For future releases and anything you might work on, is digital something you’re looking it? Do you prefer having it in print before digital?

I am amazed, I have the iPhone 4 and the screen is really easy to read. A lot of my reservations about reading on-screen are kind of gone. I guess, for me I don’t care about the medium it’s being delivered in. As long as people want to read my stories. When someone buys one of my comics, it’s just the highest compliment you can give me. Rex Mundi is available through digital download with Dark Horse now. We’ll see where it goes. Piracy is definitely scary.

Last update I saw about the Rex Mundi movie was the previous spring. Is their any news on that?

It’s hard to know. It’s a lot like bomber pilots in world war two. They said it was hours of boredom punctuated by moments of extreme terror. That’s sort of what it is with the movie. Things will be dormant for a long time and then all of a sudden something will happen. I’ve seen the screenplay, I think it’s really good. So I’m happy with that. I don’t know what the status with that is. I try to bother the film producers as little as possible. It’s weird, I understand Hollywood so much better than before I was dealing with the Rex Mundi stuff. It’s just so difficult to make a good movie.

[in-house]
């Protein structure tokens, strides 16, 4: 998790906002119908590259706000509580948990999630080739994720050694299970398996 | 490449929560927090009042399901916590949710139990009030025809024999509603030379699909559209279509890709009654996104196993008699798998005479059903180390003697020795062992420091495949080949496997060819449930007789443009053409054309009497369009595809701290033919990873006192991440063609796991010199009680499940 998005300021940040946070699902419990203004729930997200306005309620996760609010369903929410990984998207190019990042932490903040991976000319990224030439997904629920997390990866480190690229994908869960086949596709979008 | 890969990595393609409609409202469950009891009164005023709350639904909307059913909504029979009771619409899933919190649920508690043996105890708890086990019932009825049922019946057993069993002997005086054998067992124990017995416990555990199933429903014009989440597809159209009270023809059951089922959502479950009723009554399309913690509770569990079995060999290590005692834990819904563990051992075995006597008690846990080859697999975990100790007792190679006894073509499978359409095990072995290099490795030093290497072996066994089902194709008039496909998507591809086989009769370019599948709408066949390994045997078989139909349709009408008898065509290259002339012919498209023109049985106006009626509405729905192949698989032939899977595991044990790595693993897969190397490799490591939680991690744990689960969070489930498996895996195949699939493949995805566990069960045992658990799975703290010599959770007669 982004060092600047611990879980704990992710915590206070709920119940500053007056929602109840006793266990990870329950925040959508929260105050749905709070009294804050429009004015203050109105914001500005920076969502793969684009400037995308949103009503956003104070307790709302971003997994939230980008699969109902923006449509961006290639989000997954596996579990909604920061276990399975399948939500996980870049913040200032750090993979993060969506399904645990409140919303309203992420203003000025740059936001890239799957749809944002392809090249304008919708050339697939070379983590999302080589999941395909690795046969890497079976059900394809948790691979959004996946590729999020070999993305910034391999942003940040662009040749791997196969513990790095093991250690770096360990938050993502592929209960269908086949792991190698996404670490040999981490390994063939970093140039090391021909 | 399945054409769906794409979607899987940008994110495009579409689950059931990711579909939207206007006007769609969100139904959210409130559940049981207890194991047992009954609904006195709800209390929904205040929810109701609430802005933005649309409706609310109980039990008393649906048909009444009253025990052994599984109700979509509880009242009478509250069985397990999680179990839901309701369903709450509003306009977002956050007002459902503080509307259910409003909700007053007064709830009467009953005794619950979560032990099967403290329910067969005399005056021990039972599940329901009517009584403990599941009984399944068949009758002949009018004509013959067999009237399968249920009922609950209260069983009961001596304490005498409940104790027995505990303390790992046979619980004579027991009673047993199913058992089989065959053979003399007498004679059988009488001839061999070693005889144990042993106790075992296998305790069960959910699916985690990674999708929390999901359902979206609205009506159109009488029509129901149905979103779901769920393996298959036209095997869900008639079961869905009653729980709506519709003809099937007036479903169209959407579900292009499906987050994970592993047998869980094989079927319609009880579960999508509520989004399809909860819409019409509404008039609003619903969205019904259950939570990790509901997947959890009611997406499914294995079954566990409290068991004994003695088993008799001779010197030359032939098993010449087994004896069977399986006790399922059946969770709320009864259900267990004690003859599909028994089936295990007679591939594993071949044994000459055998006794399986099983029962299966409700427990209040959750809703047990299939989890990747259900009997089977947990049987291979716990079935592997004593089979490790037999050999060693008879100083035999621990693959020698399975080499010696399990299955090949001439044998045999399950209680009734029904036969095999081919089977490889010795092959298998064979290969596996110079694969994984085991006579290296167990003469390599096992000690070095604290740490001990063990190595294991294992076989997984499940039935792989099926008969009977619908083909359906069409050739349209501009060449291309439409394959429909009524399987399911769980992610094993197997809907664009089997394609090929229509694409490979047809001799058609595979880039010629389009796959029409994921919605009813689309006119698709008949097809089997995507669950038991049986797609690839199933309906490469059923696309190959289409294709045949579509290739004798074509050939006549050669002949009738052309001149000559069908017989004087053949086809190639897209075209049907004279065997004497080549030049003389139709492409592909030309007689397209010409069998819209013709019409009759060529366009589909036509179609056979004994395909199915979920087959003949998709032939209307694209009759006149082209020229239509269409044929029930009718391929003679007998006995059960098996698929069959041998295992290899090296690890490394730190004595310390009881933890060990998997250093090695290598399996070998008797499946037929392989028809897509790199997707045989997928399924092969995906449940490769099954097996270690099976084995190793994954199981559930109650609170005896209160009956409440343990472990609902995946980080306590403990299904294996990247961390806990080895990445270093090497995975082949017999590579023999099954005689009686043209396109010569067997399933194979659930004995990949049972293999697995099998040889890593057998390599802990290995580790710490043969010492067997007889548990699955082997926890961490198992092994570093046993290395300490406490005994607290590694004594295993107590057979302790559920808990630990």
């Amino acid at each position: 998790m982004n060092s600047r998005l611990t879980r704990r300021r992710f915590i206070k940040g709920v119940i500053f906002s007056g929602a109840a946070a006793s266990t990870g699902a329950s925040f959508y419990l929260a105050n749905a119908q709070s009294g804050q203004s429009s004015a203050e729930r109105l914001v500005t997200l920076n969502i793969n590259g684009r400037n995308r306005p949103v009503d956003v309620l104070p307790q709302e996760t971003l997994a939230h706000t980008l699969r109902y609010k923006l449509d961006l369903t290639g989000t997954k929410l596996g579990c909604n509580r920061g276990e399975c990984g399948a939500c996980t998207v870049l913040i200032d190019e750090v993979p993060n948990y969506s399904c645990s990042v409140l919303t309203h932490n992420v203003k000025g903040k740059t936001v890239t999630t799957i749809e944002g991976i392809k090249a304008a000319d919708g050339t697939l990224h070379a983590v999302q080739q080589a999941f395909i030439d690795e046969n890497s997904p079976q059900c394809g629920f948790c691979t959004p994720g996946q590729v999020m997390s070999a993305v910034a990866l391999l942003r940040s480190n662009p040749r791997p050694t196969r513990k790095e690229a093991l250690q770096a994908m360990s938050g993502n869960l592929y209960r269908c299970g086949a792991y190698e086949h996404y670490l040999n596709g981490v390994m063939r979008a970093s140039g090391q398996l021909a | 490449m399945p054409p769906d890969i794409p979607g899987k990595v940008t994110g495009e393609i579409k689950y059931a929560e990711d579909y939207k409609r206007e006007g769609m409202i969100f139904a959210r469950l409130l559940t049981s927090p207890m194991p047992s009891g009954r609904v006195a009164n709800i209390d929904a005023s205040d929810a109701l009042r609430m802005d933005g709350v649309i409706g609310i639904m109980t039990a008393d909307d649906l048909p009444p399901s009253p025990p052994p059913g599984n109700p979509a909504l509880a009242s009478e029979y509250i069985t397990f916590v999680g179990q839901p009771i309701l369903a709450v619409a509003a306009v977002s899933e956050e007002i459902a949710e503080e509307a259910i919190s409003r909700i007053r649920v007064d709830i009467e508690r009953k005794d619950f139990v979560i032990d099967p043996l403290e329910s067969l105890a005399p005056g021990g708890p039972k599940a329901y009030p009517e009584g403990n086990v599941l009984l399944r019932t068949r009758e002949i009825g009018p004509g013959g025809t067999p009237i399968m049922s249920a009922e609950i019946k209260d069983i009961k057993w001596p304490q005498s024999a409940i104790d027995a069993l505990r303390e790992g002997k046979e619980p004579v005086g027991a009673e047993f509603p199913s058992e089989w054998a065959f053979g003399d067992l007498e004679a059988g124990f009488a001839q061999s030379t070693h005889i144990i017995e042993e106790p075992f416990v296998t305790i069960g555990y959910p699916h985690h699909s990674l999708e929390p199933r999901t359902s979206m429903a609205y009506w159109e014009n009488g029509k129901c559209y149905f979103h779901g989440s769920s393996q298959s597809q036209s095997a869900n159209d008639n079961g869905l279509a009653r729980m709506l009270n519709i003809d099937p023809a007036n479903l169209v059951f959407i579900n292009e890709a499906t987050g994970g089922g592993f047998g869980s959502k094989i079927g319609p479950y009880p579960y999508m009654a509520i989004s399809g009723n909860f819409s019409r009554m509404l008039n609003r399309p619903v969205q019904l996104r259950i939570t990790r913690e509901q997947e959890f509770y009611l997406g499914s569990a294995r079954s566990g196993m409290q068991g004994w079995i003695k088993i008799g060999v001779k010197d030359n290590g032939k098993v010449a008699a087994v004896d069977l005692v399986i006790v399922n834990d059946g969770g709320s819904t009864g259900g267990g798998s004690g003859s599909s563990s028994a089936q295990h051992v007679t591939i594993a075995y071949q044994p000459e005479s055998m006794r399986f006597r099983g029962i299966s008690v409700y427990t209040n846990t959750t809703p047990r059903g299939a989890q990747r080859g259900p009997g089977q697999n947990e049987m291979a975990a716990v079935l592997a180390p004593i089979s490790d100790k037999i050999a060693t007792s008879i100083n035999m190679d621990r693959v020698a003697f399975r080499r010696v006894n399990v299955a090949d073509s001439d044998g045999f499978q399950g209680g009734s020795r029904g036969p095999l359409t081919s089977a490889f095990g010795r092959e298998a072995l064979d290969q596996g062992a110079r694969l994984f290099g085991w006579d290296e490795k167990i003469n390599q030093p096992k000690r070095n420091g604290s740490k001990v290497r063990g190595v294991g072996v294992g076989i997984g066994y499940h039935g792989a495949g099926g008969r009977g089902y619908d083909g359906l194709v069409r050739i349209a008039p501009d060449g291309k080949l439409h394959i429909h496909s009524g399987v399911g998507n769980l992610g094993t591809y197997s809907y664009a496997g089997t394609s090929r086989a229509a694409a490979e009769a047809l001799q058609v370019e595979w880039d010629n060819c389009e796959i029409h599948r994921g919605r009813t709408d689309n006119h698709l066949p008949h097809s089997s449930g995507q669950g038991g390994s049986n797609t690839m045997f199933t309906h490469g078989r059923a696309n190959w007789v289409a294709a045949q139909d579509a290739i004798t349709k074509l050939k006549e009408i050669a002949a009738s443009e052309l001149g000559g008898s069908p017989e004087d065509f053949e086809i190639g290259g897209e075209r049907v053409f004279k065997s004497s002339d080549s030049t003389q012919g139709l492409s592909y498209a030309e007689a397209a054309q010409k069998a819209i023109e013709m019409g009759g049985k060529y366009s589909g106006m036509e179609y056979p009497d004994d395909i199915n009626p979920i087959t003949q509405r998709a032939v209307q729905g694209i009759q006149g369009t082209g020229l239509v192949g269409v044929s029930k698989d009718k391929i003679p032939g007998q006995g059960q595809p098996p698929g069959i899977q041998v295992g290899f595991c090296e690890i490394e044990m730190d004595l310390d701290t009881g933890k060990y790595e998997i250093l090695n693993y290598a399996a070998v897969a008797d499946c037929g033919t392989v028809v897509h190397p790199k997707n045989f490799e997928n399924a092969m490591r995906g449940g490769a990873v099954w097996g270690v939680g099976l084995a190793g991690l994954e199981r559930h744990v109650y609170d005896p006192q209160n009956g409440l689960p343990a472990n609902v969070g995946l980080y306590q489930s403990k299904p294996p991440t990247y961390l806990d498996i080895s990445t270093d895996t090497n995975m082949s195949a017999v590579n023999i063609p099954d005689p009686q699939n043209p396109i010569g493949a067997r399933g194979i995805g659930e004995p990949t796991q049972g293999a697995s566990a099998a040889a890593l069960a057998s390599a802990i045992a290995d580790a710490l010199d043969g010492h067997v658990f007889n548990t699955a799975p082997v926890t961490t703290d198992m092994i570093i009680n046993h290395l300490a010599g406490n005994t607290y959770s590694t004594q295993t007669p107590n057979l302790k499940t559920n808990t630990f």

How do you feel about the trend of comics being mined for movie stories? What are some of your favorites or some you’d like to see?

I think it’s great, I’m for it. I would love to see Strangehaven. It’s a terrific British comic. That would make a great TV series, I think.

What are your thoughts on big event books?

It’s fun, you have a cohesive universe and comic book publishers know people want to read it. It’s a way for a big company that has a large stable of characters to create that epic, kind of fun story. I guess people get a little mad because they feel they have to buy a bunch of comics to figure out what’s going on, but then again on the other hand it’s a lot of fun to just dive into it! So it’s fun, yeah.

Are there release dates for the Rex Mundi Omnibus Pt.2? What are you working on now?

Volume one is out now and two should be in the next 6 months to a year. What I’m working on now is actually a prose novel. And I just started doing Jujitsu and it’s so similar. Both are so humiliating and invigorating. But I soldier on!

 Thanks for taking the time to talk with us.

Thank you!